Question: I am 17. when i shampoo i lose almost 20 hairs a day. it is said that normal hair loss is 100 to 150 strand a day but is it the count of the hair on head or for the whole body. when is it hair loss?
Answer: Hi Winston. You are right that the normal rate of hair fall is around 100 hairs per day on average and this figure relates to hair loss from your scalp.
There are certain times of year - generally from September to December - when seasonal changes may cause a slightly higher rate of hair loss due to seasonal shedding but this increase is generally both minimal and temporary.
If you regularly exceed the average amount of hair fall and notice your hair thinning, or start to show some of the early signs of hair loss - such as developing a receding hairline - these are signals that you may have a hair loss condition.
Male Pattern Baldness is the most common complaint and this affects areas around the top of the head and hairline, causing thinning. Another reason for excessive shedding could be due to a condition called Telogen Effluvium which causes temporary hair loss from all over the scalp and can be triggered by many lifestyle issues including illness, dietary deficiencies and stress.
If you are concerned about a rapid rate of shedding and want to find out why you are losing your hair and what you can do about it, consult a hair loss specialist. They will be able to assess your situation, diagnose the reason for your increased hair fall and recommend a personally tailored hair loss treatment plan to help stabilise shedding and promote healthy regrowth.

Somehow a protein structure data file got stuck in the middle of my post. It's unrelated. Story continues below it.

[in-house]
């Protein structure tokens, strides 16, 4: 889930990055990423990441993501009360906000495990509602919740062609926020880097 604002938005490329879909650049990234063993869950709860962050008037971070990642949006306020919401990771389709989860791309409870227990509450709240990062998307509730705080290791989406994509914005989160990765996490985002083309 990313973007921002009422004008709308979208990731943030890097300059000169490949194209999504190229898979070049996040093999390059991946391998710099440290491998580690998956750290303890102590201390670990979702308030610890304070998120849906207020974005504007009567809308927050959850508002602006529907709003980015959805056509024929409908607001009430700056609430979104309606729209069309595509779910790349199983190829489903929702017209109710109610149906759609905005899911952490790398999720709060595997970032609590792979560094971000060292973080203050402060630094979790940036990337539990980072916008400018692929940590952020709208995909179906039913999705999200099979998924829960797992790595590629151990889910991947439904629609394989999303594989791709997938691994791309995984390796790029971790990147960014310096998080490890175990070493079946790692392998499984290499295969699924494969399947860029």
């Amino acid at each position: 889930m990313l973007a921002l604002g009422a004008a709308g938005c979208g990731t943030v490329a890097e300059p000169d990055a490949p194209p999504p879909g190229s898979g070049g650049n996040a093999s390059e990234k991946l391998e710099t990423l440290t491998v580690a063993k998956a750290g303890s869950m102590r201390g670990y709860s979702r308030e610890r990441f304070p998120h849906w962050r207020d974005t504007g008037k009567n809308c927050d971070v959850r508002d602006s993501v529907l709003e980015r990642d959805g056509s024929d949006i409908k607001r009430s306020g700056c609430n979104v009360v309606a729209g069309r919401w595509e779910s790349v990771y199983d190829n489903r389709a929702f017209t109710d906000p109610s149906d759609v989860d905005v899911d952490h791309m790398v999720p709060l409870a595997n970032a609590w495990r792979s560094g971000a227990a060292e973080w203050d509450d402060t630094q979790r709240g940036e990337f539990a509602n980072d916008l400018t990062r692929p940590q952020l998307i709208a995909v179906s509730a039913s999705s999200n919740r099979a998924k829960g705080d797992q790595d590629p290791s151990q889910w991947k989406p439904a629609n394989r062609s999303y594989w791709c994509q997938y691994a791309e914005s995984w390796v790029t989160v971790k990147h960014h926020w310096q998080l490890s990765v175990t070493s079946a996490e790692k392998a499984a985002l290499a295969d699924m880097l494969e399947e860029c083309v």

The Belgravia Centre is a world-renowned group of a hair loss clinic in Central London, UK. If you are worried about hair loss you can arrange a free consultation with a hair loss expert or complete our Online Consultation from anywhere in the world for home-use treatment.
View our Hair Loss Success Stories, which includes the world's largest gallery of hair growth photos and demonstrates the level of success that so many of Belgravia's patients achieve.